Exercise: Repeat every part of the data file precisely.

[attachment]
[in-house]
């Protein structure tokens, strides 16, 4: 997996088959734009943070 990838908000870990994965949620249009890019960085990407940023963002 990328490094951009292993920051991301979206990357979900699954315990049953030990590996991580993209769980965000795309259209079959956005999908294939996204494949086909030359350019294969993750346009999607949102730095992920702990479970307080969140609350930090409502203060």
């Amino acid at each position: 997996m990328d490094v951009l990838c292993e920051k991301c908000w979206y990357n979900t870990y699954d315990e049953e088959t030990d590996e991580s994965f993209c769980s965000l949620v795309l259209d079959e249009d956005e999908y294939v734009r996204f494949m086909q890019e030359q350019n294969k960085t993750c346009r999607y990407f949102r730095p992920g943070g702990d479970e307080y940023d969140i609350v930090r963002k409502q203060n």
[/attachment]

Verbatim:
[in-house]
């Protein structure tokens, strides 16, 4: 997996088959734009943070 990838908000870990994965949620249009890019960085990407940023963002 990328490094951009292993920051991301979206990357979900699954315990049953030990590996991580993209769980965000795309259209079959956005999908294939996204494949086909030359350019294969993750346009999607949102730095992920702990479970307080969140609350930090409502203060």
């Amino acid at each position: 997996m990328d490094v951009l990838c292993e920051k991301c908000w979206y990357n979900t870990y699954d315990e049953e088959t030990d590996e991580s994965f993209c769980s965000l949620v795309l259209d079959e249009d956005e999908y294939v734009r996204f494949m086909q890019e030359q350019n294969k960085t993750c346009r999607y990407f949102r730095p992920g943070g702990d479970e307080y940023d969140i609350v930090r963002k409502q203060n």